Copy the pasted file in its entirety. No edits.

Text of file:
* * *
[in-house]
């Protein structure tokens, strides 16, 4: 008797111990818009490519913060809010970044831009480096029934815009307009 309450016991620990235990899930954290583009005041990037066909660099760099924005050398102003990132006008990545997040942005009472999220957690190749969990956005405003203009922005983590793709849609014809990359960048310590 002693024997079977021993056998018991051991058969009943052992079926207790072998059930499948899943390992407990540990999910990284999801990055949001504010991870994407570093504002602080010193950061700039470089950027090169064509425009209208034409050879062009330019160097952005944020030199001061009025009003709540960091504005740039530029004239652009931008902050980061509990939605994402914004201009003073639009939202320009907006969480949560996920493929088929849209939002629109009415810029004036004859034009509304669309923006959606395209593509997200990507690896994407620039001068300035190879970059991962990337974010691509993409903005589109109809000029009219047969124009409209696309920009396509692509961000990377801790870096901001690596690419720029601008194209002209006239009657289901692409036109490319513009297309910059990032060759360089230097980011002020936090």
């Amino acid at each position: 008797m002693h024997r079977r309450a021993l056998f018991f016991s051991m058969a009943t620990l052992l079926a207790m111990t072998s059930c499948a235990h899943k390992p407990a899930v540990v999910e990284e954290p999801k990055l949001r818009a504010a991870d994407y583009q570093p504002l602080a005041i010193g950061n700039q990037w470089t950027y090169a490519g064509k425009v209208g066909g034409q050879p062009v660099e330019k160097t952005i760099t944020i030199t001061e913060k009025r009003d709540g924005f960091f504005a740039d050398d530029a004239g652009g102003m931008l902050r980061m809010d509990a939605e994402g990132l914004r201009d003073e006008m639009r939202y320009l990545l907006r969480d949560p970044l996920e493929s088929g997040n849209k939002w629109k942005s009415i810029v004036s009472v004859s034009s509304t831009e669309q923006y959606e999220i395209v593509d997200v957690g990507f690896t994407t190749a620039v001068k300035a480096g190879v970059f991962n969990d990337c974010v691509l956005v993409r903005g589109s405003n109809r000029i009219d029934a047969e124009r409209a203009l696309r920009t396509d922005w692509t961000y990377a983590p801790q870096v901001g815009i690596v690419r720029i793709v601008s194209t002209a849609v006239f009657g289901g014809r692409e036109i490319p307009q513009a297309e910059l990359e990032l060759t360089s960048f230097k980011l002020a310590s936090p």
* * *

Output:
[in-house]
């Protein structure tokens, strides 16, 4: 008797111990818009490519913060809010970044831009480096029934815009307009 309450016991620990235990899930954290583009005041990037066909660099760099924005050398102003990132006008990545997040942005009472999220957690190749969990956005405003203009922005983590793709849609014809990359960048310590 002693024997079977021993056998018991051991058969009943052992079926207790072998059930499948899943390992407990540990999910990284999801990055949001504010991870994407570093504002602080010193950061700039470089950027090169064509425009209208034409050879062009330019160097952005944020030199001061009025009003709540960091504005740039530029004239652009931008902050980061509990939605994402914004201009003073639009939202320009907006969480949560996920493929088929849209939002629109009415810029004036004859034009509304669309923006959606395209593509997200990507690896994407620039001068300035190879970059991962990337974010691509993409903005589109109809000029009219047969124009409209696309920009396509692509961000990377801790870096901001690596690419720029601008194209002209006239009657289901692409036109490319513009297309910059990032060759360089230097980011002020936090």
């Amino acid at each position: 008797m002693h024997r079977r309450a021993l056998f018991f016991s051991m058969a009943t620990l052992l079926a207790m111990t072998s059930c499948a235990h899943k390992p407990a899930v540990v999910e990284e954290p999801k990055l949001r818009a504010a991870d994407y583009q570093p504002l602080a005041i010193g950061n700039q990037w470089t950027y090169a490519g064509k425009v209208g066909g034409q050879p062009v660099e330019k160097t952005i760099t944020i030199t001061e913060k009025r009003d709540g924005f960091f504005a740039d050398d530029a004239g652009g102003m931008l902050r980061m809010d509990a939605e994402g990132l914004r201009d003073e006008m639009r939202y320009l990545l907006r969480d949560p970044l996920e493929s088929g997040n849209k939002w629109k942005s009415i810029v004036s009472v004859s034009s509304t831009e669309q923006y959606e999220i395209v593509d997200v957690g990507f690896t994407t190749a620039v001068k300035a480096g190879v970059f991962n969990d990337c974010v691509l956005v993409r903005g589109s405003n109809r000029i009219d029934a047969e124009r409209a203009l696309r920009t396509d922005w692509t961000y990377a983590p801790q870096v901001g815009i690596v690419r720029i793709v601008s194209t002209a849609v006239f009657g289901g014809r692409e036109i490319p307009q513009a297309e910059l990359e990032l060759t360089s960048f230097k980011l002020a310590s936090p």